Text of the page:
Breaking Some Rules with Murder Under My Nose

‘Shall we begin?’

He isn’t speaking to me.

He is addressing Detective Constable Elizabeth Hunter who has so far stood quietly in the corner of the room, scrutinising my every move. With a clip of her heel, she steps out, gives a grateful nod to Drake and, after she has left, takes her seat next Benson. With professional distance, she stares coldly at me across the table.

I feel uncomfortable and force myself to look away.

I stare at anything. At the indistinct, wooden-panelled walls. At the mottled green carpet. At the prepared tape recorder sat on the table in front of me. At the light above us…

No. I don’t look at the light. That will only make things worse.

Benson clears his throat again.

‘I’ve read the reports,’ he says slowly, gesturing to his notes. ‘They tell quite a story.’ He forces a smile across the table. ‘I’m sorry for your loss.’

I nod my understanding.

He isn’t sincere.

We both know it.

‘Thank you,’ I whisper.

Hunter winces. The skin in her neck flickers as she tenses her muscles and she slowly exhales as she tries to control her feelings.

She can’t have been doing this for long to be so affected by it. She can’t have seen a dead body before, particularly not one left in that state. She is angry – she can’t understand how someone can be so cruel as to do that to another human being. Her anger is clouding her judgement; but her judgement is the best weapon she has…

I can understand it. I spend my life with people without morals and I understand that no guilt tripping or pleading to their better judgement will ever change the way they are.

People without feeling can’t be corrupted. That’s what Brosco says.

Benson drops his smile.

‘So, why don’t you tell me what happened?’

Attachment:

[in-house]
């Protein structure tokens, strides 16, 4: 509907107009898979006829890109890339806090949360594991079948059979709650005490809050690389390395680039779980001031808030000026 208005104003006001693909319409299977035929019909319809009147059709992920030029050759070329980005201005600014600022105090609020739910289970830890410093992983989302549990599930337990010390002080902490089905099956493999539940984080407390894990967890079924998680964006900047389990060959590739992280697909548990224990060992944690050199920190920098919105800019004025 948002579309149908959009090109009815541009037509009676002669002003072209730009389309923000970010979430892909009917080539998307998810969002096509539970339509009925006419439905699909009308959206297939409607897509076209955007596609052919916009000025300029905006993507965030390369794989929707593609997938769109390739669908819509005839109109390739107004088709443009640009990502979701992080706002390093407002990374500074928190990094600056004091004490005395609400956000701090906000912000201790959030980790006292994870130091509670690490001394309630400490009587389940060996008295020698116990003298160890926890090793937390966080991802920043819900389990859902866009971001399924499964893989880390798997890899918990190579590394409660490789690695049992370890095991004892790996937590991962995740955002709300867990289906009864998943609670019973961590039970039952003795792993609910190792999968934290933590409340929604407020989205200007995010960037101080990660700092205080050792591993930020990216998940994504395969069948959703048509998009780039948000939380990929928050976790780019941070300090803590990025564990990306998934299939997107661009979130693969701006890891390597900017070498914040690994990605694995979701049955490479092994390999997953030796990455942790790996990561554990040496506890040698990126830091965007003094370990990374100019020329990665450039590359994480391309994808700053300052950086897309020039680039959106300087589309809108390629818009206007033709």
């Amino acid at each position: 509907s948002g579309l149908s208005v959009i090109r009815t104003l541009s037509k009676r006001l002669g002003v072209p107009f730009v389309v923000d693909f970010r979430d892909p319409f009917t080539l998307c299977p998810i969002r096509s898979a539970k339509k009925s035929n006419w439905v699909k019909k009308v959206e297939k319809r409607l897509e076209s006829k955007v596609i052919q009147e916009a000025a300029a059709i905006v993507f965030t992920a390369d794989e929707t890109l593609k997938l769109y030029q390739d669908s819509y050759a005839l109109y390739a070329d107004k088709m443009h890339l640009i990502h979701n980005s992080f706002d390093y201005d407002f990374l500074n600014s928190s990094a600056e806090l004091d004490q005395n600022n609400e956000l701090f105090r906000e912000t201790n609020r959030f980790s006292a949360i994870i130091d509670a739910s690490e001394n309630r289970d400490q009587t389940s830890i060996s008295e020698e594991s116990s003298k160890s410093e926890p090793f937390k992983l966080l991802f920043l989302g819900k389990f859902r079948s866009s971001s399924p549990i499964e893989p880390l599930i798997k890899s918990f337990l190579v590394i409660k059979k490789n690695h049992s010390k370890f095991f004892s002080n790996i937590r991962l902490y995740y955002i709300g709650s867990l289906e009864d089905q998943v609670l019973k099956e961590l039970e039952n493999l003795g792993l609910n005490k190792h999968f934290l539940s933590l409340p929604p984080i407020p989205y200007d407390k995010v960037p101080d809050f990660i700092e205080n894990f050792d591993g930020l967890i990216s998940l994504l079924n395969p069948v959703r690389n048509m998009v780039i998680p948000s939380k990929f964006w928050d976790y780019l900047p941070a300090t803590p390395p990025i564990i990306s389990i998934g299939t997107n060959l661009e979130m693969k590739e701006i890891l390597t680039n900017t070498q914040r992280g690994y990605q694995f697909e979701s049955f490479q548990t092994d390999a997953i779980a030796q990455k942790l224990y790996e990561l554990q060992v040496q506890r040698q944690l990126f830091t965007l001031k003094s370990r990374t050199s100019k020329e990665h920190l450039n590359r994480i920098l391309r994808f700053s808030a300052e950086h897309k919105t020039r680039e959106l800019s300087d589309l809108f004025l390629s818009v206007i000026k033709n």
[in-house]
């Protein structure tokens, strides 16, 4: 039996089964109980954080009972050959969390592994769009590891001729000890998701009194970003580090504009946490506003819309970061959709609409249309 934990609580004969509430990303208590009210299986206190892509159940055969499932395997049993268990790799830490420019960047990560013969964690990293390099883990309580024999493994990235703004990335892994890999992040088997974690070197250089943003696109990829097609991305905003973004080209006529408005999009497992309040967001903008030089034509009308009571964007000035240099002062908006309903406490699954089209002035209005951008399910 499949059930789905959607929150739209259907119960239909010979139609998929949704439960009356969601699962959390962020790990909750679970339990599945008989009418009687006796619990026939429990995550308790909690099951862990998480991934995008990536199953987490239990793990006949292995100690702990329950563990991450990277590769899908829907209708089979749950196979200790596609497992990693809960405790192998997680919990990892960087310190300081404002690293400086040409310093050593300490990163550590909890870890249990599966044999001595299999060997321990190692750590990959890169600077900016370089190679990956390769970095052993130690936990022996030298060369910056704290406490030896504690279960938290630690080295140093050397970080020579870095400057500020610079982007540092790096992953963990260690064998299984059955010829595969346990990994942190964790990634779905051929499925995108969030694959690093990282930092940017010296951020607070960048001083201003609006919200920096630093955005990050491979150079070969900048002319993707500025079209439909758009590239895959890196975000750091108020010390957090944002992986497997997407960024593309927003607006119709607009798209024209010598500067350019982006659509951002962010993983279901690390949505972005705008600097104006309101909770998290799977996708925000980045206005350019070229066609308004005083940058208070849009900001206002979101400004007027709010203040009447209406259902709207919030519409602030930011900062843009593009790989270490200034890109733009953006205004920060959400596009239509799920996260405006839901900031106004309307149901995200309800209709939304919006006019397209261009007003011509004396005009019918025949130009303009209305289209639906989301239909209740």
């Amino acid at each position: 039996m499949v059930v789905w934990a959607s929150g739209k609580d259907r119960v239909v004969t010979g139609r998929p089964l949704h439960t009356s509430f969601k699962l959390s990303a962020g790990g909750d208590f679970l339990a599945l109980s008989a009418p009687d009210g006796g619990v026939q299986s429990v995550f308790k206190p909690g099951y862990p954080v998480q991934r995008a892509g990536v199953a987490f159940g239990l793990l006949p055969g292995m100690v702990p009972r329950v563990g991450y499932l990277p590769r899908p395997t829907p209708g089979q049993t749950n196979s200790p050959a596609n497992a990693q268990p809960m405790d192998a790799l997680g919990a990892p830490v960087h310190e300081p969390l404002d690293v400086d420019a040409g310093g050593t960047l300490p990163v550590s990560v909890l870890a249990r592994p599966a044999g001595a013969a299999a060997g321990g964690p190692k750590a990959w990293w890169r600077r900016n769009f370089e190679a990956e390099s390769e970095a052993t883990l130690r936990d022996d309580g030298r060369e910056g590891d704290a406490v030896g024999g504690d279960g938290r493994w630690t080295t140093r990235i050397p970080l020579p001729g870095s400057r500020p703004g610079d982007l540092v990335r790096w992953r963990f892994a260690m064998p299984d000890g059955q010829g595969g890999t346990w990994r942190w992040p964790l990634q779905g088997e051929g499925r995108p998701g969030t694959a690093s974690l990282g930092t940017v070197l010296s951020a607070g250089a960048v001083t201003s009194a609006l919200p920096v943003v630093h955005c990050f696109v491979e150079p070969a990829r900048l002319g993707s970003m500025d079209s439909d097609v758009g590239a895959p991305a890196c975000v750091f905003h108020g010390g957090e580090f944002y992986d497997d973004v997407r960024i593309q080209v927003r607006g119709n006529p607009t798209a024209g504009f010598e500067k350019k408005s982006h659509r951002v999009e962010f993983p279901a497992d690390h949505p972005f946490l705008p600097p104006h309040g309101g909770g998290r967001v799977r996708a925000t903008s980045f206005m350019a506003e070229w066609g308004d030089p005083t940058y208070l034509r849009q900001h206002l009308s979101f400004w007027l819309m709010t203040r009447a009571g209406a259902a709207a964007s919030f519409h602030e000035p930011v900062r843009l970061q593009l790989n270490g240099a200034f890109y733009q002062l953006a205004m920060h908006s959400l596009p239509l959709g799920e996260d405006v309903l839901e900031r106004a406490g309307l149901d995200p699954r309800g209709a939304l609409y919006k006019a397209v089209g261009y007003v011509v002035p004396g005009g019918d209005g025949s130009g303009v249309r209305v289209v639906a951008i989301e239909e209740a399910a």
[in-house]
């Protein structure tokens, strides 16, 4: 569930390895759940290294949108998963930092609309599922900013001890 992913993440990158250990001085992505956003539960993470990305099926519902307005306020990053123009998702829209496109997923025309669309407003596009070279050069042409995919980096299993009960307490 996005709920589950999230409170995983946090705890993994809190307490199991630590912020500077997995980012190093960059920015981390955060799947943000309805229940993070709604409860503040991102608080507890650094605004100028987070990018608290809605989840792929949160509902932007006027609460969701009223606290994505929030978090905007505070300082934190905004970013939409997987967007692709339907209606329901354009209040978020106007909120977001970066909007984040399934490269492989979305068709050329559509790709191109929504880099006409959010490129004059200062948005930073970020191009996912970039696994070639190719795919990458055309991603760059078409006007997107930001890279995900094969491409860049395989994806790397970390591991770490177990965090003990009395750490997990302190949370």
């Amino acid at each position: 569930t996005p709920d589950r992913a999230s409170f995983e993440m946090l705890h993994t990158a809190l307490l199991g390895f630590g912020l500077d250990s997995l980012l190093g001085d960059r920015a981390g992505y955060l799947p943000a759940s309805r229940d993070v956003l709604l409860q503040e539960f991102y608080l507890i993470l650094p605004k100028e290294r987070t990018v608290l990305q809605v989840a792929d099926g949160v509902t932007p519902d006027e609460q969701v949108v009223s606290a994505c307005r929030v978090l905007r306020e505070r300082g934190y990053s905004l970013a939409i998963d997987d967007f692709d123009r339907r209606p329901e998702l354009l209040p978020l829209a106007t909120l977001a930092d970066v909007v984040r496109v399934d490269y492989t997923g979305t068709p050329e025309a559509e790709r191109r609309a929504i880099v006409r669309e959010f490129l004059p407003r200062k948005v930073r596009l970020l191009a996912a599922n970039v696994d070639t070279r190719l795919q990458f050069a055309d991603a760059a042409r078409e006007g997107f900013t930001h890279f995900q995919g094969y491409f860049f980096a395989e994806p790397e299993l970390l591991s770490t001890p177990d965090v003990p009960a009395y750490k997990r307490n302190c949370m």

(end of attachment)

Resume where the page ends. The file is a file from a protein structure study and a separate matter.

I shrug. ‘I already told the other officer.’

‘You need to tell me…’

‘Why?’

‘For the record.’

I laugh. ‘So you can hang me out to dry, you mean?’

Benson’s eyes narrow on me. ‘Have you done something that warrants me doing that?’

In my last post, I announced the latest project that I have been working on, a serialised novel called Murder Under My Nose. Since then, I have had a fair amount of interest from some of my regular readers who want to know what kind of story is it, what they can expect from reading it etc.

So, to start with, I thought I would talk a little bit about my writing style for this project.

Every so often, you get given a project (or maybe you create one for yourself) where you find yourself in the great situation of being able to test out a few things, try some new techniques or generally explore your abilities as a writer.

Now, by and large, these opportunities normally present themselves in short fiction stories or in works that you start writing but never really finish or never get published but, for me, I decided to adopt a new technique for a full length novel and have a play around with how I do things.